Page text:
El Salvador president-elect aide hints at resuming Taiwan ties

02/08/2019 08:40 PM
To activate the text-to-speech service, please first agree to the privacy policy below.
CNA file photo
CNA file photo

Taipei, Feb. 8 (CNA) Taiwan is closely monitoring the latest political situation in its former ally El Salvador following a general election in that country, the Ministry of Foreign Affairs (MOFA) said Friday, after an aide to Salvadoran president-elect Nayib Bukele said Thursday that the new leader will assess whether to maintain ties with Beijing instead of Taipei.

Bukele, a former mayor of capital San Salvador, won a landslide victory in Sunday's presidential election, with more than 50 percent of the vote, ending 25 years of two-party dominance in the crime-plagued Central American nation.

During the campaign, Bukele was critical of the benefits El Salvador received after establishing diplomatic relations with China.

The outgoing ruling leftist Farabundo Marti National Liberation Front (FMLN) ditched Taipei in favor of Beijing in August 2018, ending 85 years of official ties.

According to a Reuters report Thursday, Federico Anliker, a member of the Bukele team and secretary-general of his New Ideas party, said the incoming administration would investigate why the outgoing government forged ties with China.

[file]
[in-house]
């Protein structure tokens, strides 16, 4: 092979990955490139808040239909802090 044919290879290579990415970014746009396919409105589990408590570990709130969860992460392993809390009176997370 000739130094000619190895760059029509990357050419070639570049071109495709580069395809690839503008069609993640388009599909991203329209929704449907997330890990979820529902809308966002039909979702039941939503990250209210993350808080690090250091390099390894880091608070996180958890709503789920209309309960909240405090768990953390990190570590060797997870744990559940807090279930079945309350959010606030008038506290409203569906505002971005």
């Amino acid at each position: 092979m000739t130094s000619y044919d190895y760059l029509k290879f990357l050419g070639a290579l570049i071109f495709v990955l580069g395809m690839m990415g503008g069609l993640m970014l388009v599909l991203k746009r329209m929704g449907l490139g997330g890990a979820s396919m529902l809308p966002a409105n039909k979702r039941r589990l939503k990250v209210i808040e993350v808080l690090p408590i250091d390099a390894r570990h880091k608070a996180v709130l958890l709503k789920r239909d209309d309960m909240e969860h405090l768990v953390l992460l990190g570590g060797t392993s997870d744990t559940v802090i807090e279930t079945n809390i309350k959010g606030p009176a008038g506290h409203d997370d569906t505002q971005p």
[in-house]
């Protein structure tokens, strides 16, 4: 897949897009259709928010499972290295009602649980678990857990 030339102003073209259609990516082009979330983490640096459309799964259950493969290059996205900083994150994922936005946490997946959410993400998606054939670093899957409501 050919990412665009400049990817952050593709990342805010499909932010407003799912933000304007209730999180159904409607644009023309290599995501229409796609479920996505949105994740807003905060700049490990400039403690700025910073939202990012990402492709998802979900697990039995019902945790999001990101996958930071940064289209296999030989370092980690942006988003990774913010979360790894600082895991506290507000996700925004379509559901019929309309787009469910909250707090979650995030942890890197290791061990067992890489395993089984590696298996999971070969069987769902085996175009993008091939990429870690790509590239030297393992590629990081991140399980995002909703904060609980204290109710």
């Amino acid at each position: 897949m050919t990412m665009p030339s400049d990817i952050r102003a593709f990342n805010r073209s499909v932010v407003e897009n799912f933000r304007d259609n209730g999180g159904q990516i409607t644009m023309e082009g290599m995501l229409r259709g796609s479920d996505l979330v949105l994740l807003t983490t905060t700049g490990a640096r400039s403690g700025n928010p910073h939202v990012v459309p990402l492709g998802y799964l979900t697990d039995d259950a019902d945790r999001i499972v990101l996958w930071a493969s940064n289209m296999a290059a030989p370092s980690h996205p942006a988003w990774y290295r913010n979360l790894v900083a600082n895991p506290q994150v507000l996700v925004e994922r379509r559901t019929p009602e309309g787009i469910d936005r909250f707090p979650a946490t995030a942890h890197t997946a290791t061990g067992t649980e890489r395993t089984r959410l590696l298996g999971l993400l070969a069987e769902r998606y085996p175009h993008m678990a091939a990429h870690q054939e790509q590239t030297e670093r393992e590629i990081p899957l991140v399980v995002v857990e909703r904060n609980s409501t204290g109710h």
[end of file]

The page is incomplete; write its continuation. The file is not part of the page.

"With the issue of China, China-Taiwan relations, we have to study them and put them in the balance - what is best for the nation, not what is best for a political party, as the (outgoing administration) did," Anliker told local media on Thursday, according to the report.

"We were not consulted, nor did they give us the reasons (for establishing) relations with China. Now we have to investigate in detail," he continued.

Asked about Anliker's remarks, MOFA spokesman Andrew Lee (李憲章) told CNA that the ministry is aware of comments made by the Bukele camp.

"We will continue to closely monitor the latest post-election political situation in El Salvador," he said, without elaborating.

Foreign Minister Joseph Wu (吳釗燮) previously said El Salvador decided to cut ties with Taiwan after the Central American nation's request for an "astronomical sum" of financial aid was rejected. He did not disclose the exact amount of the requested aid.

El Salvador is the fifth diplomatic ally to switch from Taiwan to China since President Tsai Ing-wen (蔡英文) took office in May 2016, often because of promises of huge financial assistance packages or loans from Beijing.

(By Joseph Yeh)


    We value your privacy.
    Focus Taiwan (CNA) uses tracking technologies to provide better reading experiences, but it also respects readers' privacy. Click here to find out more about Focus Taiwan's privacy policy. When you close this window, it means you agree with this policy.